With CASINO, Scorsese’s career-long habit of peppering the soundtracks to his films with preexisting rock, blues, and jukebox hits is dialed up to an unprecedented degree.  The aforementioned excessive style that Scorsese is after translates to a nonstop string of wall-to-wall music.  While some might this call this indulgent, it’s a choice that fits right in line with the world he’s depicting onscreen.  Because he has to cover a decade’s worth of story in just under three hours, Scorsese adopts the conventions of montage and applies them on a macro scale.  The constant, ADD-style switchover to various rock, blues, jazz, country, and even operatic classical tracks communicates the passage of time as well as the characters’ dizzying, fast-paced lifestyle quite efficiently.  The Animals’ “House Of The Rising Sun” is emphasized quite heavily in the narrative as a musical allegory for the dangers of a life lived in vice, but Scorsese also channels the spirit and character of Las Vegas itself through the use of tracks from Frank Sinatra and other members of The Rat Pack.  And of course, a Scorsese film wouldn’t be complete without an appearance by The Rolling Stones, and several of their tracks make it into CASINO—including “Gimme Shelter”, which had previously been used in GOODFELLAS and has become something of a theme song for Scorsese’s work itself.

Like GOODFELLAS before it, CASINO is seen as one of Scorsese’s most archetypically “Scorsese” films.  This is thanks to the narrative’s “rise and fall” format, which in the context of Scorsese’s body of work takes the form of Italian-American lowlifes and hoods as the protagonists, trying to achieve a materialistic version of The American Dream through illicit criminal means.  While they succeed for a while, they are forced to watch their hard work implode around them in a frenzied fit of chaotic violence, domestic treachery, and legal consequences.  When it comes to the depiction of essential components of this lifestyle—excessive profanity, nudity and violence—Scorsese doesn’t shy away from their hard R-rated portrayal, yet he doesn’t sensationalize it either.  To these characters, delivering a lead slug to the back of some schmuck’s skull is as everyday and routine as fetching the paper or making a pot of coffee.  Some of Scorsese’s other identifiable tropes– like the archetype of the blonde bombshell/femme fatale– are exaggerated to an over-the-top degree, while others—Roman Catholic imagery and dogma—are relegated to mere cameo appearances.  If GOODFELLAS was the height of what might be considered a “Scorsese” movie, then CASINO’s highly exaggerated, almost-absurd appropriation of that same aesthetic could be considered a parody (despite its pitch-black seriousness).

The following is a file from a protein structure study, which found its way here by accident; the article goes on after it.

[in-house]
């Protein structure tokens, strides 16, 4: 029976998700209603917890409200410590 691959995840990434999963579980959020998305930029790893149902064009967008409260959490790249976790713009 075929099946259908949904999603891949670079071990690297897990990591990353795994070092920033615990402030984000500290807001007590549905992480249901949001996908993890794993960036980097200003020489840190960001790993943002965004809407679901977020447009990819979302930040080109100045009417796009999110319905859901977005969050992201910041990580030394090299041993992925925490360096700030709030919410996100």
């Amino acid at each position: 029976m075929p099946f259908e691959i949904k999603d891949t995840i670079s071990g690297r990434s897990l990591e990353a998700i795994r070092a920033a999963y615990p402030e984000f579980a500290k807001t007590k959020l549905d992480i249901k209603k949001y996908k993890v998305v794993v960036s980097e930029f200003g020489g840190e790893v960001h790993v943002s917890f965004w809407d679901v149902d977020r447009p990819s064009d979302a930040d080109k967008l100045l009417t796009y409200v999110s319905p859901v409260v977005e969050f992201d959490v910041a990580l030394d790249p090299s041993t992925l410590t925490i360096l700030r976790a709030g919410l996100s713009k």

This sense of indulgence on all fronts might be why CASINO isn’t held in the same regard as its sister film GOODFELLAS, but it doesn’t make it any less important to Scorsese’s body of work.  Much like TAXI DRIVER is a document of the seedy decay of Times Square before Giuliani turned it into a corporate tourist trap, so to does CASINO preserve the character of a Las Vegas that no longer exists—a haven for sin and vice that was paved over to make way for one big family-friendly amusement park.  CASINO ends with the demolition of several of Old Las Vegas’ most iconic landmarks, marking the end of an era.  In some ways, it was also the end of an era for Scorsese himself: CASINO would serve (as of this writing) as the director and De Niro’s last collaboration together—a collaboration that lasted nearly thirty years and gave us eight unforgettable performances that would define both men’s careers.  Johnny Boy, Travis Bickle, Jake LaMotta, Jimmy Conway, Max Cady, and Ace Rothstein loom large in the collective cinematic psyche, each one a testament to the extraordinary relationship between director and actor.

While Scorsese has tried to recapture that magic in recent days with Leonardo DiCaprio and found success, their collaboration will always pale in comparison to his works with De Niro.  Both men are still alive and still actively working, and as such could easily get together once again and give us yet another iconic character, but perhaps it’s best that they stopped here with CASINO.  Filmmaking, like gambling, is a game of both skill and chance—a triumphant outcome is never guaranteed, no matter how good you are at counting cards or framing up shots.  With CASINO, Scorsese and De Niro had come out ahead with a jackpot of creative fortune, and now perhaps the time had come to triumphantly cash out.

CASINO is currently available on high definition Blu Ray via Universal.


Produced by: Barbara De Fina

Written by: Martin Scorsese, Nicholas Pileggi

Director of Photography: Robert Richardson

Production Designer: Dante Ferretti

Edited by: Thelma Schoonmaker

Titles: Saul Bass